Please Stop Believing that Your Child Will be Happier Without You
The adoption industry loves to tell mothers considering adoption how “happy” their adopted children will be when they are relinquished to their new families. It’s the guarantee of the perfect family; happily married, vetted by the home study, ready and wanting to parent, fine homes, good jobs, and usually, more money. I was recently really reminded of this during the recent Twitter discussions as the “happiness” of not yet born and already adopted children were proclaimed to be “happier” by the birthmothers and birthmothers to be.
It doesn’t seem to matter that adoptive parents are not automatically excused from the trials and tribulations of live. Somehow, we have got it in our heads as a society that the issue of infertility or the desire to be parents and not have that fulfilled gives a couple a fee pass. As if there is a check box of life’s difficulties that get checked at one point and if you get a big X by infertility then you are immune from all other issues.
Of course this is not true and while many adoptive parents are lovely people who are good parents, I know enough adoptees that get adopted by people that really, seem seriously, bat shit crazy. I have heard stories of sexual abuse, physical abuse, emotional abuse at the hands of adoptive parents (and Yes, I KNOW biological parents are also abusive, but adoption does not protect a child from abuse that has not occurred yet). I have heard stories of adoptees who always felt like they didn’t fit in or that something was missing, even if they had super excellent parents. I have heard stories of adoptees whose parents got divorced, remarried, lost their jobs, got sick, had cancer, and even died. In fact, I personally have mourned the loss of friends who were adoptive mothers and lost battles with cancer leaving their adopted children behind without any mothers.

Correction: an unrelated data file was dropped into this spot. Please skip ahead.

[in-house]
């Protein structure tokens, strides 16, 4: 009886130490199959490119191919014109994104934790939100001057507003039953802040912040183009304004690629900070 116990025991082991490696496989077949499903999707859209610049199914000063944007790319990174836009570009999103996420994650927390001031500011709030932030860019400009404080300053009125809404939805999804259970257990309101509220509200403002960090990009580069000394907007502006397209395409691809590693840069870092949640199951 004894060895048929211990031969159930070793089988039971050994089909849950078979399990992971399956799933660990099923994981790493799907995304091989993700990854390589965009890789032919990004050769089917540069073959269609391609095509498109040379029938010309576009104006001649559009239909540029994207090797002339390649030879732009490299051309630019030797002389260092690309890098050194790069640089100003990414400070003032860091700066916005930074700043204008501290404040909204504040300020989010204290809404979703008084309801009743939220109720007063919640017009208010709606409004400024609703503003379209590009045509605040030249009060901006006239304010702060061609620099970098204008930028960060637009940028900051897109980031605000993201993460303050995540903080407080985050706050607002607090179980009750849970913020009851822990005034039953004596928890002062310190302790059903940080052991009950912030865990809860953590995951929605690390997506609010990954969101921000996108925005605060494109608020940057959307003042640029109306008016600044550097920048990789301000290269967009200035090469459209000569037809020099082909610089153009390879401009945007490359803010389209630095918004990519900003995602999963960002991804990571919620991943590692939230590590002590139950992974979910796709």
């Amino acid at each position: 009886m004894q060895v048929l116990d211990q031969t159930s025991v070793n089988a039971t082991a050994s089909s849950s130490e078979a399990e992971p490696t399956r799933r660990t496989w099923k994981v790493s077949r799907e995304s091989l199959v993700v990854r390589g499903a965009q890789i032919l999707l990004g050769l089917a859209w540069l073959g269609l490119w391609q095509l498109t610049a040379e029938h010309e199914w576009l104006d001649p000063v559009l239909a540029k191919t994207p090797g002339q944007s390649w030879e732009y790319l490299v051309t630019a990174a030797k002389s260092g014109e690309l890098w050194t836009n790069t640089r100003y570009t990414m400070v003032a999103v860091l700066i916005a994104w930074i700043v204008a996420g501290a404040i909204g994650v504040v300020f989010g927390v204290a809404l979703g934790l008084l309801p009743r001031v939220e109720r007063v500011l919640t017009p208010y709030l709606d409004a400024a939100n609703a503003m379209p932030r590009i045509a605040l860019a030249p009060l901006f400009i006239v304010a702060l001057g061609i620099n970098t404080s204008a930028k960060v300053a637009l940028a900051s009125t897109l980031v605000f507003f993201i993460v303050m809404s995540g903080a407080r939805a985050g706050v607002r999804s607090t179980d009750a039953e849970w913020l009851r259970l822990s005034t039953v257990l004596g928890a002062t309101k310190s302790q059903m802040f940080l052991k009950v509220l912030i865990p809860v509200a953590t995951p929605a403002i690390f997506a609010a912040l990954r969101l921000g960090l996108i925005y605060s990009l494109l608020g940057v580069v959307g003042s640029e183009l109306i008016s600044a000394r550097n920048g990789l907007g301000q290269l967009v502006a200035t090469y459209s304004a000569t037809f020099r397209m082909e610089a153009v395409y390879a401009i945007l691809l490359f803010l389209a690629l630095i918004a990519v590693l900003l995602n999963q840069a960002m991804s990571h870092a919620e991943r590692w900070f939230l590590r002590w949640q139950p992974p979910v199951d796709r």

No Guarantee of the Adoptees Happiness
Being adopted is no guarantee that your child will be happy.
Now of course, a mother wants to believe that her child is happy. It’s kind of key to the whole mothering experience. Pretty much everything we do is supposed to be for the benefit of our kids, and that pretty much goes across the board for any mother; adoptive, natural, parenting or relinquished. But as I say, if you relinquished you ARE giving up any control you really have to ensure that your child is happy.
If you relinquish and you think your child needs something, then there is a good chance that you might not be in the position to say or do anything about it. Oh, there is the possibility that the adoptive parents could really honor your place in your child’s life and value your contribution. There is a chance that they might listen to you and take your advice, but I have to say, there is a greater chance that they will not. After all, they DID go into adoption because they wanted a child of their OWN. They did not go through the hopes and pay the adoption fees so they could follow your lead. Or, to quote the haters, birthmothers cannot have their cake and eat it too.